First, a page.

With elections looming large ahead of us, it’s our decision that will decide the future of this country for the next 5 years. Here is a rundown of how well the foreign policy has fared under the Modi government. Take your pick wisely!
The first claim was that India will become the most-preferred destination for foreign investment
The more important issue for the Indian growth story is that it needs to rustle up its own capital as one goes along. There is as yet not much thinking or debate on the issue. Post-liberalisation, the thinking has been that India should attract as much FDI as it can. As a matter of fact, the boast of BJP-led NDA government of Prime Minister Modi and finance minister Arun Jaitley has been that India is now attracting greater FDI, and that the liberalisation of FDI caps for a larger number of sectors and the dismantling of the Foreign Investment Promotion Board are touted as achievements on the path of economic reforms. The aftermath however shows us that FDI cannot entirely meet India’s capital needs. And that it would be a mistake to measure the success of the Indian economy by FDI.
The second claim was that 100% FDI would be allowed in retail
It’s aftermath however said that allowing FDI in India would hurt local, homegrown business . “It will facilitate easy entry of MNCs in retail trade of India and will also violate the poll promise of BJP,” it said.
The third claim made by Prime Minister Narendra Modi was that he would press for a United Nations Security Council? (UNSC) reform within a "fixed time frame" in the current session of the UNGA.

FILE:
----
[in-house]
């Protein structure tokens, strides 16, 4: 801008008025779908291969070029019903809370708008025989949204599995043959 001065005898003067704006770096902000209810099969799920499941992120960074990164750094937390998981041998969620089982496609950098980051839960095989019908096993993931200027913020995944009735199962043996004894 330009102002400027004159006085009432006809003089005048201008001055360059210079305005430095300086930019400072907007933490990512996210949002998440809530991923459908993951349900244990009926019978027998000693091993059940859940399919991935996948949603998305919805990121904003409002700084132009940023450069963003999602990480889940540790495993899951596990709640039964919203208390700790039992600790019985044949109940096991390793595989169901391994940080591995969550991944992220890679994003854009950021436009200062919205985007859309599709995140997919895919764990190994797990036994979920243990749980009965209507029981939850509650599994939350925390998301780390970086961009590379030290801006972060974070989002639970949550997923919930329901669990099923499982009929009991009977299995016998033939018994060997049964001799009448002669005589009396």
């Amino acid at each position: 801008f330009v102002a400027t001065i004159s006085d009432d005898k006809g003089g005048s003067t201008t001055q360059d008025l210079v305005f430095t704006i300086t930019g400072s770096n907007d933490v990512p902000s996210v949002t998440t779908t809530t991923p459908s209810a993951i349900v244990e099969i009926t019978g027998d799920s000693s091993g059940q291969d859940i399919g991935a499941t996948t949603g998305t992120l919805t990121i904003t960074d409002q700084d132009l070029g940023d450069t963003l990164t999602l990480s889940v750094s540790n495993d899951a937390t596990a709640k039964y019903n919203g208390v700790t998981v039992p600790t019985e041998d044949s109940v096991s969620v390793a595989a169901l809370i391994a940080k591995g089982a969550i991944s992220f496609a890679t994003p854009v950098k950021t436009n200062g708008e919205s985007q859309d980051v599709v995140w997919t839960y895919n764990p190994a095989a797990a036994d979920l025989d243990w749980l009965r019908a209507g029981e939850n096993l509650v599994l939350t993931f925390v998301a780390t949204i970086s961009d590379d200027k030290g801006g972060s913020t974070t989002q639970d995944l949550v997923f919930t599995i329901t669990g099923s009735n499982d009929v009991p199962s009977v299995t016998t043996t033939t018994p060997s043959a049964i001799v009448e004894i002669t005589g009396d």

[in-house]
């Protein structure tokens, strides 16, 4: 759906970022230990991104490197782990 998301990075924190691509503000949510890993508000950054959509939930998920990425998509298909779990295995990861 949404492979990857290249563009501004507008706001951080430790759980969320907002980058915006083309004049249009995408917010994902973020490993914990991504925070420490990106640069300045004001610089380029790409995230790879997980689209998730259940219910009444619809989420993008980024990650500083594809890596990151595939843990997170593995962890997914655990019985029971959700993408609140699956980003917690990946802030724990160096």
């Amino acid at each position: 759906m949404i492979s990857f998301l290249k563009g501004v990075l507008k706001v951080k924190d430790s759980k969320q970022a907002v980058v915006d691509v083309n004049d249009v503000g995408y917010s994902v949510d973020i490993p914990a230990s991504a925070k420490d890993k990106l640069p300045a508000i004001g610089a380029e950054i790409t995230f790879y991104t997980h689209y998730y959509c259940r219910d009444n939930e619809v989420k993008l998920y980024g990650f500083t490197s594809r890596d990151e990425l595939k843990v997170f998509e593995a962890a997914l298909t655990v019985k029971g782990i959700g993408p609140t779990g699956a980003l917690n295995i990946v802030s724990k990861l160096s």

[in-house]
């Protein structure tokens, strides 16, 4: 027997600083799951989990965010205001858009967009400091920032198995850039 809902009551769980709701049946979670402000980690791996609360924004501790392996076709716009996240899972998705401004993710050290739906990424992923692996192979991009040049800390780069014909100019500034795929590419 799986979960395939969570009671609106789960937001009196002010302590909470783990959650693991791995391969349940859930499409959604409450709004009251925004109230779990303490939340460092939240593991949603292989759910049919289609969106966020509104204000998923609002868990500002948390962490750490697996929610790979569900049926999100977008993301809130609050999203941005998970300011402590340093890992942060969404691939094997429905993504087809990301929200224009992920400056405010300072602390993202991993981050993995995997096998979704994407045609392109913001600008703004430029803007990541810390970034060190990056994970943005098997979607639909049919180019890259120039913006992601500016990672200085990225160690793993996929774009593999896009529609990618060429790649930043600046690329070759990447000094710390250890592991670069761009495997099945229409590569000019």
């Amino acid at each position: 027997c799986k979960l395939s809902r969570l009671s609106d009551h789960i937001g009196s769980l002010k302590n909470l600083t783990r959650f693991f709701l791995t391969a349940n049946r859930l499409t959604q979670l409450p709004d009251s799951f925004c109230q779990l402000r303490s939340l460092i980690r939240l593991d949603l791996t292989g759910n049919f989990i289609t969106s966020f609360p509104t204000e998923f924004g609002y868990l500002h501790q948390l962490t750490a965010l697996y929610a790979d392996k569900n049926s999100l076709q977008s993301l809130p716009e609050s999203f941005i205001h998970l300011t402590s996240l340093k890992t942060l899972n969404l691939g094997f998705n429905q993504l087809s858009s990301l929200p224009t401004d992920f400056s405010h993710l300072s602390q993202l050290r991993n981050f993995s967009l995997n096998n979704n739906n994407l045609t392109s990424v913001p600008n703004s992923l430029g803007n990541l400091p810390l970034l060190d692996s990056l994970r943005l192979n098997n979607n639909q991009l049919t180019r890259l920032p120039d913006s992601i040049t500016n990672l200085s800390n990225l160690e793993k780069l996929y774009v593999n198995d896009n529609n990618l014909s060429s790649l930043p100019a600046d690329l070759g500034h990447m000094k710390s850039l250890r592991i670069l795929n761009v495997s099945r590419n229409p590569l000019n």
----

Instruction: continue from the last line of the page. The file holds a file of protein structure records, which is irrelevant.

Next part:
The aftermath however shared a different story. The Modi Government sought for a “UNSC REFORM” however, all they seem to be working towards is transparency, with no regard to any time period whatsoever.
Another claim made Prime Minister Modi was that he promised a Rs 6,400 crore credit line to Mongolia as well as setting up of an English-medium school and an IT centre in the country.
However, This promise still remains unfulfilled due to a funding crunch at the foreign office. "Non-availability of funds during this critical working period is detrimental to timely completion of projects and leads to cost overruns as procurement of material and labour cannot be done on the promise of imminent release of funds. Delay in the release of payment to vendors and stalling of projects affects our image and leads to questions on our credibility to complete key projects in a timely manner, the MEA had said in 2015.
To Seychelles, Modi promised a Dornier aircraft for the country's maritime surveillance and in Guyana Modi promised a Rs 384 crore grant for an ocean ferry and a four-lane highway.
Alas, this promise remains unfulfilled as well. A 2012 report in Caravan had pointed out that even though Modi claims an implementation rate of greater than 60 percent for pledges made at the summits, an analysis of data from the state industry department suggests that only 25 percent of the promised investments have actually been made.Is Modi now doing the same with his foreign policy too... promising what he cannot deliver?
Modi went ahead and announced e-visas for a country that issues only stapled visas to Indians domiciled in Arunachal Pradesh and Jammu and Kashmir.
Aftermath : While it is a good thing to improve relations with China, the basic template can never change for any Indian prime minister: trust, but verify.
By Muskaan Bisen